One thing that wasn’t so well implemented in 2010 and is perhaps even more frustrating now, are the games hundreds of mundane, menial side-quests, that while are often easy to accomplish, rarely amount to more than “Kill 5 of bothersome monster X” or “please find Y that I dropped in this field surrounded by dangerous monsters”, and the way they’re distributed is equally as frustrating. Some NPCs will have multiple side-quests for you, but you won’t know that until you interact with them, accept the first (which forces you to sit through some fairly dull dialogue about a bland, irrelevant life story), before discovering that they have yet another quest, which requires you to then sit through more bland exposition. Some characters will have 4+ quests on offer, and it makes you wish for a Quest Board style alternative to organise your quests and give the player agency over what they do/don’t want to hear.
One of the more heavily scrutinised aspects of any modern remaster is, of course, the audio/visual overhaul, and it’s quite striking the changes made to bring the 2012 SD Wii release up to a modern standard. Character models, in particular for the main cast, shine, while the secondary and tertiary characters have also received a bit more love than what you’d see from a typical remaster. The world design, which impressed everyone in 2012 (for us Westerners) is realised better than ever now thanks to the HD glow up, making the open fields of Gaur Plains the wonderful shapely mountains and ravines in the distance and the menacing Mechonis overhead look breathtaking. Where things do take a hit visually are when you pop your Switch out of the dock to take it on the road with you with the aforementioned gorgeous vistas looking more like the original release than something you’d expect in 2020.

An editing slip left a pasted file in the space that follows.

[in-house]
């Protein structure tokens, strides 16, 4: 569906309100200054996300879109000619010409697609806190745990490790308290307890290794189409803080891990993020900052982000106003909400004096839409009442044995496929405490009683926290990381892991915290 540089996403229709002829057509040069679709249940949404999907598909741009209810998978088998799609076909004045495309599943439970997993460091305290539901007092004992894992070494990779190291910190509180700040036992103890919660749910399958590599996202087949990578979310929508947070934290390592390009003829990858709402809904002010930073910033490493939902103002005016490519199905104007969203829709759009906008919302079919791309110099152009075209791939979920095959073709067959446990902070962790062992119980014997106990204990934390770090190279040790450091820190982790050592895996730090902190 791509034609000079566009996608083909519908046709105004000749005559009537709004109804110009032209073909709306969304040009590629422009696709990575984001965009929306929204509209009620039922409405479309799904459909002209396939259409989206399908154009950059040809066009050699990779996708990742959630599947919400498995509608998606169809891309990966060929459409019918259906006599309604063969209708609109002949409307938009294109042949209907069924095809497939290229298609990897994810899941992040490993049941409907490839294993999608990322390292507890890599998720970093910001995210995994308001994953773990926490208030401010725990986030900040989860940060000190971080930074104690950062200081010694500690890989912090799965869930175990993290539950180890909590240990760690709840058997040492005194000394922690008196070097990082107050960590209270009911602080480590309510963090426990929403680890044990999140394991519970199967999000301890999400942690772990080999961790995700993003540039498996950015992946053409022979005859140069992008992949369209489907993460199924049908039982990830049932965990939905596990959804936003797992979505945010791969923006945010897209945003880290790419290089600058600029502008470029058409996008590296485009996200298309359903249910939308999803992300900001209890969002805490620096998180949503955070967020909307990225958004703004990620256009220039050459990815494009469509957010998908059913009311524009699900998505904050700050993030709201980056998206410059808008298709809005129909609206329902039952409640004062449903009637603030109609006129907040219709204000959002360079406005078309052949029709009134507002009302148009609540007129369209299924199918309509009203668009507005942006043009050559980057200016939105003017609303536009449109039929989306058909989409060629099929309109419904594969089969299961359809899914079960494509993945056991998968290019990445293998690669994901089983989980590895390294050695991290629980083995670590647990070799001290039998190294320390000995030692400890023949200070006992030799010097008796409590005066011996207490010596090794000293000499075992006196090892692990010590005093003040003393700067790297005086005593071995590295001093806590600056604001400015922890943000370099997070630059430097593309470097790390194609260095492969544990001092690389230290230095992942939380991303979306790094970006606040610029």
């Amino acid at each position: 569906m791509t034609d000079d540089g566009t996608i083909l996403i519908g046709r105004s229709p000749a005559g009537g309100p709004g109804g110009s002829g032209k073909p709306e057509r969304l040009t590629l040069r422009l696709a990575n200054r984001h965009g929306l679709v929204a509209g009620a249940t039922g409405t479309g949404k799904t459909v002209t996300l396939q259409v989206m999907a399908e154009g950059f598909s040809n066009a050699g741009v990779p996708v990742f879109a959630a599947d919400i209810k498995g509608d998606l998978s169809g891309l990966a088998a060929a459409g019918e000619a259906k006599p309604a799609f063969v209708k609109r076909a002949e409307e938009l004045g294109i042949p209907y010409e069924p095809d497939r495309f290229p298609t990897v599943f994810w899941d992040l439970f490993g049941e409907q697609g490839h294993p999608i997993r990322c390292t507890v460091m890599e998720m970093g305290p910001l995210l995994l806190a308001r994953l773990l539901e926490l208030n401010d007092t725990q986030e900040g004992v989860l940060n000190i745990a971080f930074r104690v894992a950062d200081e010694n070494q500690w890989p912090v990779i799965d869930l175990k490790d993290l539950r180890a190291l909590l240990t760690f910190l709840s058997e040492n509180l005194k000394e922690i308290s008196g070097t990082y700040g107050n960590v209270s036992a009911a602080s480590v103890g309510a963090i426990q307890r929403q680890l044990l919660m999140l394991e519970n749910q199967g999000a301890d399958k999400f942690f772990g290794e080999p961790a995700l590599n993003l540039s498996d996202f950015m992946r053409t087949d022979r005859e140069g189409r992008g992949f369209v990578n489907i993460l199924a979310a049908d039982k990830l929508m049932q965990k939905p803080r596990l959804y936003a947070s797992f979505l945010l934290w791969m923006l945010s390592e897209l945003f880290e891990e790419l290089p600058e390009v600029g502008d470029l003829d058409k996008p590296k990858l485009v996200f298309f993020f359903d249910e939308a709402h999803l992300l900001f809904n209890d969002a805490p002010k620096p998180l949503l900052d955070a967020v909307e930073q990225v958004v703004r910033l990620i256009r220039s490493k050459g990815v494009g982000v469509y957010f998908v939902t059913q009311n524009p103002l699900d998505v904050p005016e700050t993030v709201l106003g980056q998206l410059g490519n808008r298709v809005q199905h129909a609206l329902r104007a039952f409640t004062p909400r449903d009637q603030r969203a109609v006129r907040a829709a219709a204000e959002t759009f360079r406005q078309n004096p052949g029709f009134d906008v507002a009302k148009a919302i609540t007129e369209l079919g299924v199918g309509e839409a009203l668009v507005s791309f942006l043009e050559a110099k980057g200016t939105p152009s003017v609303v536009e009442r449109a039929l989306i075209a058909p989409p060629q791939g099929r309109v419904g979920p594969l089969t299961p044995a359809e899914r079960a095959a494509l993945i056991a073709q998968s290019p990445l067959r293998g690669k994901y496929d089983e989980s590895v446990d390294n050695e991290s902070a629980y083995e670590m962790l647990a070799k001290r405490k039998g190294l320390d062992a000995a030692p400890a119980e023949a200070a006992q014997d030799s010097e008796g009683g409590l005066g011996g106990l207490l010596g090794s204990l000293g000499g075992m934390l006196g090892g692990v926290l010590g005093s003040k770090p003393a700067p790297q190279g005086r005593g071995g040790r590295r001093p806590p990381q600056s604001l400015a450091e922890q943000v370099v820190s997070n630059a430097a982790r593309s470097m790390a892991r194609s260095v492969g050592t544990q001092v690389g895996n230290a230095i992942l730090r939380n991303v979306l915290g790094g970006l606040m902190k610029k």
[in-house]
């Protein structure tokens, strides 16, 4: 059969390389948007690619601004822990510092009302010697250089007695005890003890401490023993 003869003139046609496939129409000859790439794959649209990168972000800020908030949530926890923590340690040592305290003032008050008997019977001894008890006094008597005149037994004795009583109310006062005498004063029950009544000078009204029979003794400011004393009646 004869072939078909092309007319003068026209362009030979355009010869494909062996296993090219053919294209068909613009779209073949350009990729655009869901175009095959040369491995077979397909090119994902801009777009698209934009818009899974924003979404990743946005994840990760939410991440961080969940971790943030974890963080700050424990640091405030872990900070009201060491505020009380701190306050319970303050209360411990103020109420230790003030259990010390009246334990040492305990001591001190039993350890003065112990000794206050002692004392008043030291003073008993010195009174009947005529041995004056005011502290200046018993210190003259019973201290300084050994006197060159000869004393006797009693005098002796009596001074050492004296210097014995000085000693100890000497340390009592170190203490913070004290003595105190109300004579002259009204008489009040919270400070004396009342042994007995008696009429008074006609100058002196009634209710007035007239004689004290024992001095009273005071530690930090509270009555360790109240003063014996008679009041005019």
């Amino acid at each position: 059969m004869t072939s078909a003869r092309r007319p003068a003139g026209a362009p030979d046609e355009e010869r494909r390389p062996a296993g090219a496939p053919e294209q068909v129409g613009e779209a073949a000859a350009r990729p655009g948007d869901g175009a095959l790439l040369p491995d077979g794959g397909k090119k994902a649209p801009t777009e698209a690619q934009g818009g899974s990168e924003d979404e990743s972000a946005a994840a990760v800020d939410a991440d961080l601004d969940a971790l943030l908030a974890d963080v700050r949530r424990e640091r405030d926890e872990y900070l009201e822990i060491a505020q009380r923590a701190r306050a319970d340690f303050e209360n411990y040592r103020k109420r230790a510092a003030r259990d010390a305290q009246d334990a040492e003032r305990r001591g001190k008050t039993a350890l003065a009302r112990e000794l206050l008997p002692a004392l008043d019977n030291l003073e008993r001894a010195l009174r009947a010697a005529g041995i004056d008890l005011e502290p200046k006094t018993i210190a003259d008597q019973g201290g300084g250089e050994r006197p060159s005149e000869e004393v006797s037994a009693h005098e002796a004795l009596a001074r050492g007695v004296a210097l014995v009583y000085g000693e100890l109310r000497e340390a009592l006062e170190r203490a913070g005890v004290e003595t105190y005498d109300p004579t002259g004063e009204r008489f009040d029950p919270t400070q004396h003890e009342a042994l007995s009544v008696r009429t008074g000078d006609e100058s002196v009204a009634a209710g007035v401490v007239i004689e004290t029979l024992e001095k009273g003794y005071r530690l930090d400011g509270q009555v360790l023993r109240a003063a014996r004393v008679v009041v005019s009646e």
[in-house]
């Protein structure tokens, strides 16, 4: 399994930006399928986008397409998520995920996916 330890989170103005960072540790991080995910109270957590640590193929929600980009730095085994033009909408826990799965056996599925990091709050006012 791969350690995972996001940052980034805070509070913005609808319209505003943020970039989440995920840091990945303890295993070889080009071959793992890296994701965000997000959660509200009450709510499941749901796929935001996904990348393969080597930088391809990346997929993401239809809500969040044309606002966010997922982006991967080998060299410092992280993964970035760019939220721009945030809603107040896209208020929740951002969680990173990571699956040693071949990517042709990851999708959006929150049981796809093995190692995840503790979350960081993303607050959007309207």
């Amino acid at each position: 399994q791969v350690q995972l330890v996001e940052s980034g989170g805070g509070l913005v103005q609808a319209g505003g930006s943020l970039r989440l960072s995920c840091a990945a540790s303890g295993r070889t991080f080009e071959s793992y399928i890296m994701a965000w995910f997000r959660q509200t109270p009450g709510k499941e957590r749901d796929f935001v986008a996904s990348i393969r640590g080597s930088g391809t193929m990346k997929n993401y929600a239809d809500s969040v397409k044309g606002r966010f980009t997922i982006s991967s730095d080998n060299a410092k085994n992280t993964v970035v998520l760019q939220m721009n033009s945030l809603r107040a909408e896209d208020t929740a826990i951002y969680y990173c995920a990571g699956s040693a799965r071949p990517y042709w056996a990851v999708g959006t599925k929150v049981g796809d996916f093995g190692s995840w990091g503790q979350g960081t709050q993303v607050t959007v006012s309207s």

The already stunning soundtrack has received some extra love with time only treating the game kindly in this department. Character voice-acting can be grating at times (which can sometimes be expected of a localised JRPG), but by and large, the team have done an excellent job to add weight to the written dialogue with some sensational voice-work.
It’s hard not to be awestruck by what Monolith Soft has achieved in revitalising this classic Wii title, bringing it to a new generation and giving it the tender love and care that it so obviously deserves. We’ve seen the franchise grow in multiple different directions since the original launch, but to lift the original title up to the standard that we expect of modern games, with some UI improvements and a shiny coat of new paint, and unlock a hefty new chapter in the franchise as well demonstrates a great love internally at Nintendo and MonolithSoft, matching the love from the fans. Xenoblade Chronicles was a must-have for any JRPG fan back in 2010-2012, and now, nearly a decade on, thanks to this remaster, that proclamation is even more true.
Xenoblade Chronicles Definitive Edition was reviewed on the Switch with code kindly supplied by Nintendo Australia.